I was sketching a mouse one day and decided it would be interesting to have it holding a clover blossom. In the process I decided to make the mouse female, and have her sort of coyly holding the clover, possibly in an alluring way. Here is that initial sketch:
I eventually redrew this pose, and decided to make her more shy than coy. I changed her pose, I hid her face behind the clover blossom a little, and changed her tail. I also added a patch of clover as a little bit of a background:
In the final inks, I made her ears a little rounder. During the watercoloring process, I tried to add some gradual color gradients on the clover, shifting from a yellowish green at the top to a bluish green toward the bottom. I’m really pleased with the resulting effect on the clover. Thanks for reading!
This image came from a time of free-sketching where I started drawing a mouse head. It had a mischievous expression and I decided to draw the rest of the body as if it were running away from something, much like the Playful Basset Hound that I did a couple of months ago. I initially thought that he had stolen something and was running away, but I couldn’t decide what he had stolen. I settled on the classic “handkerchief tied to a stick” for him to carry, and decided he was running away from home, or something like that:
I decided his back foot that I’d drawn in the air to show he was running looked weird, and redrew it on the ground instead. This made it look like he was walking instead of running, so I decided that he was setting off on an adventure, a concept I liked a lot better than the idea of him running away. I also drew in some rocks and grass to help explain the placement of his feet:
I then proceeded to mess up 2 attempts to ink this drawing due to the fairly light nature of my penciled drawing. I usually tape a piece of watercolor paper over top of my final penciled drawing and using a light table I trace my penciled lines onto the watercolor paper in ink, being careful to keep the lines pretty fine so that they don’t overpower the colors when I add them. In this case, I couldn’t see the mouse’s expression very clearly though the watercolor paper, so I messed up on his face twice. The first time, I finished inking the rest of the image after I had messed up so that I’d have something to practice on when it came time to add colors. On my third inking attempt I darkened the scanned lines in Photoshop and printed them out, making it easier to see his face through the watercolor paper. Here are those ink lines:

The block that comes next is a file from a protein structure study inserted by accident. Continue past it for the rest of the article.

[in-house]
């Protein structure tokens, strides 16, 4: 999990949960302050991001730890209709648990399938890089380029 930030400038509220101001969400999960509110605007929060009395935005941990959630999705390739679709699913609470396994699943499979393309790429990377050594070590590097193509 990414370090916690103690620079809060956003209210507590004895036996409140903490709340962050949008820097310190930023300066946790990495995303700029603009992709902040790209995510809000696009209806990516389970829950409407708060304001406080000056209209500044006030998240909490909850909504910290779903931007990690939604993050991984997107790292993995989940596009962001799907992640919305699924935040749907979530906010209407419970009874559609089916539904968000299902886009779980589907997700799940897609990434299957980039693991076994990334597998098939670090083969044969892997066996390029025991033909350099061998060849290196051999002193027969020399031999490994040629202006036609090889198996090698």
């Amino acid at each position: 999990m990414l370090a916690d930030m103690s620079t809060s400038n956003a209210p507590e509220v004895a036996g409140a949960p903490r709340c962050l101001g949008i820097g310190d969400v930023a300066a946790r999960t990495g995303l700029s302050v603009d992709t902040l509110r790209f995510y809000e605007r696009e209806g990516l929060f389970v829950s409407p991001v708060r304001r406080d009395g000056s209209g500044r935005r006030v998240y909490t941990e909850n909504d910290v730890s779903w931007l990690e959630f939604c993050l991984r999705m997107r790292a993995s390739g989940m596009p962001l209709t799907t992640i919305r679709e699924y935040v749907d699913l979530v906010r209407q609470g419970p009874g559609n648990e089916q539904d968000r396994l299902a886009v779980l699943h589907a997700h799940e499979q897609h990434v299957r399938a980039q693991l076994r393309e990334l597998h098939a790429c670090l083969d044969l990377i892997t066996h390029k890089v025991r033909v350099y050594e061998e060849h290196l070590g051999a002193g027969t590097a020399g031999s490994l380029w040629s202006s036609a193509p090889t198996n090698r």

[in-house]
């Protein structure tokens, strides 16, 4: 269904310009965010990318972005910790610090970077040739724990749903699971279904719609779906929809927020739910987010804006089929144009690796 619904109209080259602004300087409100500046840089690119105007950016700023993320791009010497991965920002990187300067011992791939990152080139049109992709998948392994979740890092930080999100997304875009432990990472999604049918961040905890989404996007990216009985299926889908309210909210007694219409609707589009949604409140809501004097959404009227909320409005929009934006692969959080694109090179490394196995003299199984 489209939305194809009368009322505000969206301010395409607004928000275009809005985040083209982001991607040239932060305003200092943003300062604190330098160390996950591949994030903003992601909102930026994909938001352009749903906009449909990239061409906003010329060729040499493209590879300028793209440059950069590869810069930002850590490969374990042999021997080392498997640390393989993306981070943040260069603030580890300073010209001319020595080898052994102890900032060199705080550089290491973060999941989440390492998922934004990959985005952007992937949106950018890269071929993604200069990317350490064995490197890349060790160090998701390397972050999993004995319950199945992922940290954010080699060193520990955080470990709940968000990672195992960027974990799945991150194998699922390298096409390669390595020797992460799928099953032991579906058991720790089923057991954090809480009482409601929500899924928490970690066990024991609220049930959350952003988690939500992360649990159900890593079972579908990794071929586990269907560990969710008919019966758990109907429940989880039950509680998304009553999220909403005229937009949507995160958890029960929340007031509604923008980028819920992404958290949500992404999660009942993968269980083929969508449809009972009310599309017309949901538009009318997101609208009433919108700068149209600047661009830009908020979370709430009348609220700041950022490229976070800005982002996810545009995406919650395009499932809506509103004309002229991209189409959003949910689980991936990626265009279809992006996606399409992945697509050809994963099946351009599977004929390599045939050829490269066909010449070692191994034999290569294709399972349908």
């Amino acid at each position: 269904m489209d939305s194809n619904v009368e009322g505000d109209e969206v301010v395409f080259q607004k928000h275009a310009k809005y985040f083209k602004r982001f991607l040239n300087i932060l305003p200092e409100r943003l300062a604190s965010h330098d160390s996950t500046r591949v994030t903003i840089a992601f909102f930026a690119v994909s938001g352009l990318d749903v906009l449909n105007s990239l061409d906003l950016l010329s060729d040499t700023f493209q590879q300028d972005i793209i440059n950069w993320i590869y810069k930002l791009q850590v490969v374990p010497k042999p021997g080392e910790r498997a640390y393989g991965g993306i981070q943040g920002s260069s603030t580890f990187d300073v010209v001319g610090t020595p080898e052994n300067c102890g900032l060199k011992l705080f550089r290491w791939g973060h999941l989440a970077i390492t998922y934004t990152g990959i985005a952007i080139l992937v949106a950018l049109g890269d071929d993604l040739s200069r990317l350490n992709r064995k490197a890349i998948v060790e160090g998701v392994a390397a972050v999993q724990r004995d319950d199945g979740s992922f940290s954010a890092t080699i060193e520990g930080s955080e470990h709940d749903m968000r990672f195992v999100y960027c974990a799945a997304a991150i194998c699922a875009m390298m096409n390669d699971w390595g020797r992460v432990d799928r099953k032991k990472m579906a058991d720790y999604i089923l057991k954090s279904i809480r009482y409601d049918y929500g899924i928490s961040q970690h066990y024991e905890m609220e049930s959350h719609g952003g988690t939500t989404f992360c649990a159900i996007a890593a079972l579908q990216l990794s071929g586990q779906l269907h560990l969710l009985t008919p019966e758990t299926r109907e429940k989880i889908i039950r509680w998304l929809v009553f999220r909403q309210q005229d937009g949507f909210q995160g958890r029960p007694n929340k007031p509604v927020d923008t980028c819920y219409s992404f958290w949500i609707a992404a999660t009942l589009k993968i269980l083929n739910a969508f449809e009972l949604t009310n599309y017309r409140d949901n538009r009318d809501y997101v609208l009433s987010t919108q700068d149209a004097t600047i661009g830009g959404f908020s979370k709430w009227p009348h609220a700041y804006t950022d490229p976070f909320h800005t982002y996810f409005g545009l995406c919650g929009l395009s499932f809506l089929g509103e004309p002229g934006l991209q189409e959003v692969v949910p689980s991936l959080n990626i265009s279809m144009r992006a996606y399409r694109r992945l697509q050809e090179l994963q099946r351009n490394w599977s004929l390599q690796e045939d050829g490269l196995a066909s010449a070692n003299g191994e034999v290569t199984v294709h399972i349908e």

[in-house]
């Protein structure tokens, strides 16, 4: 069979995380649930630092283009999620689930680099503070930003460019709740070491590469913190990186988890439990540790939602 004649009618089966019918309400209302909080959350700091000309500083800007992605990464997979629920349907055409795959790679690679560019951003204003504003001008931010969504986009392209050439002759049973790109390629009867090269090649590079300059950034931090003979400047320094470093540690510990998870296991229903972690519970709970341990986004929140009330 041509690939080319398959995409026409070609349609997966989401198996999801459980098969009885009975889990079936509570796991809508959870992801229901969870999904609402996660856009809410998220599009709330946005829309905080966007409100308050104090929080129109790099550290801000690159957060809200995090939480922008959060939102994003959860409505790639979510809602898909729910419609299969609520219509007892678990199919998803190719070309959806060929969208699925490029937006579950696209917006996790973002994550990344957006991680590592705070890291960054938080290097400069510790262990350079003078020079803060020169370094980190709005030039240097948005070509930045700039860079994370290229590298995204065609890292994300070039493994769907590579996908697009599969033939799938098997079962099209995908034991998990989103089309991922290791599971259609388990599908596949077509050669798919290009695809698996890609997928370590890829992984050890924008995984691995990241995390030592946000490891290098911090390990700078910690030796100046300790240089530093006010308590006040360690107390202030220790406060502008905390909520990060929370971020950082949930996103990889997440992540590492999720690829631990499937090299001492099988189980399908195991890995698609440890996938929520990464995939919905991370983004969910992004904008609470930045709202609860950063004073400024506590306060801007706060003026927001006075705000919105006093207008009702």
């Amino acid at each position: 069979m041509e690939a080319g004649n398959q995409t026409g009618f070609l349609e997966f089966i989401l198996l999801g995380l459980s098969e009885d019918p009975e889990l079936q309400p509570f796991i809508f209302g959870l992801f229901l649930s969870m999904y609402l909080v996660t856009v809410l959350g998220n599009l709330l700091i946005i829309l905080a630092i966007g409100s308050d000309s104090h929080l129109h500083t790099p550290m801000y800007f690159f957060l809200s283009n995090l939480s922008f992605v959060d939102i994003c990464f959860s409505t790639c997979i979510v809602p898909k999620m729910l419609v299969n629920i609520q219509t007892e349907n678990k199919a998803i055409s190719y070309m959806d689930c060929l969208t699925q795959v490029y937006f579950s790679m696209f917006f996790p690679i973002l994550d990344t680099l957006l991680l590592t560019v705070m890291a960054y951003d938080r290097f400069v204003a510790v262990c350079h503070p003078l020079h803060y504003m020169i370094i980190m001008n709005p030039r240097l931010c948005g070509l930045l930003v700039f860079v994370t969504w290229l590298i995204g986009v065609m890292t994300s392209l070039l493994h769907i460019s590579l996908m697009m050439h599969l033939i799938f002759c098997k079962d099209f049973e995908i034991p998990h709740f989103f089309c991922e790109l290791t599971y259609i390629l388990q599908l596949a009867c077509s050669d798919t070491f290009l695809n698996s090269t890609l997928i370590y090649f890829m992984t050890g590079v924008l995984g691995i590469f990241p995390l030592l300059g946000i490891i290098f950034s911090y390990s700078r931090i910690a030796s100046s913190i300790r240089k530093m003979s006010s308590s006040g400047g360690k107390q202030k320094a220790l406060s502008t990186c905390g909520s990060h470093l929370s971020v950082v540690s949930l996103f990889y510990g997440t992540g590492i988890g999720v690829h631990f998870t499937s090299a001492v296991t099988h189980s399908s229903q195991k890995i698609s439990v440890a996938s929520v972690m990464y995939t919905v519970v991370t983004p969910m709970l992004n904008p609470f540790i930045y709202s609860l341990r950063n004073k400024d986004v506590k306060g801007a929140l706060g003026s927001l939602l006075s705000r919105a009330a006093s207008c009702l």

I was glad I had a version of this drawing to practice coloring because I messed up the colors the first time around, and I was able to solve those problems before coloring my good inked lines. There are few things more frustrating to me as an artist than messing up a nicely inked image and having to ink a new version all over again. Later on, I decided that I didn’t like the upper whiskers, and erased them in Photoshop. Well, that’s the story of this adventuring mouse. Thanks for reading!